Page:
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Keychain

Introduction

The contract wallet we're developing allows users to utilize the same wallet addresses across multiple chains. Additionally, users can add or remove devices from their wallets as required. This presents a challenge regarding the synchronization of ownership over various chains.

Solution: Keychains

To mitigate this, we've developed an individualized Proof of Authority (PoA) blockchain for each user that we've named 'Keychains'. These Keychains are lazily relayed across multiple chains, maintaining the sync. Every block in a Keychain encapsulates modifications of ownership, and the owners are determined by the preceding blocks.

Genesis Block

Each user has a genesis block dictating their initial state. The hash of this genesis block serves to determine the user's wallet address. This mechanism ensures deterministic ownership for chains that are not yet deployed.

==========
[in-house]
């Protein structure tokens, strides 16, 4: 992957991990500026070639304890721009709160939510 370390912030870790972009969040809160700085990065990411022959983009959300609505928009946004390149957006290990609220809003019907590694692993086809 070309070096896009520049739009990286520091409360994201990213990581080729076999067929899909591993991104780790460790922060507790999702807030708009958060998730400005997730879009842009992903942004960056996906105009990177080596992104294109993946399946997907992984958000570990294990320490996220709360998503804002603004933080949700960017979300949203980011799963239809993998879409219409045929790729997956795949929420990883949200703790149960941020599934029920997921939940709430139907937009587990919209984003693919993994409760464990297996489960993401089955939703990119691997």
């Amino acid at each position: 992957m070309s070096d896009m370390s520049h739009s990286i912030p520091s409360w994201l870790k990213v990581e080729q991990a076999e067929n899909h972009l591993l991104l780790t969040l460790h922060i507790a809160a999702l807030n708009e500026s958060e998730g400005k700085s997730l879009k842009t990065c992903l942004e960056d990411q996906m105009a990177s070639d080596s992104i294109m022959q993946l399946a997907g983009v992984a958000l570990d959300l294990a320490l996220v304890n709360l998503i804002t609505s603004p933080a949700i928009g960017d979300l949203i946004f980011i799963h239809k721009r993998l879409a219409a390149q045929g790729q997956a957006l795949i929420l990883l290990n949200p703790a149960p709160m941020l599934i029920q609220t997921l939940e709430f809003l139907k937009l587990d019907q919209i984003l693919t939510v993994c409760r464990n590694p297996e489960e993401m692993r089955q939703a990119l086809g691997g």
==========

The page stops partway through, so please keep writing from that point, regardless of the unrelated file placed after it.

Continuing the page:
Guardians and Controllers

The system abstracts owners into two roles: 'Guardians' and 'Controllers'. Each signer has a numerical representation of their guardian authority and controller authority.
The initial state includes the public address of a two-factor authentication (2FA) attestee as a guardian and the user's local public key as a controller.

Authority and Actions

Certain actions require one or more signatures whose collective sum of authority exceeds the action-specific value of controller and guardian authority.
Similarly, each new block in a Keychain needs to be accompanied by signatures with sufficient authority. This ensures the sovereignty of the user over their Keychains.
Through this structure, the contract wallet balances the demands of cross-chain synchronization, user device flexibility, and user sovereignty, all while maintaining a secure and robust framework.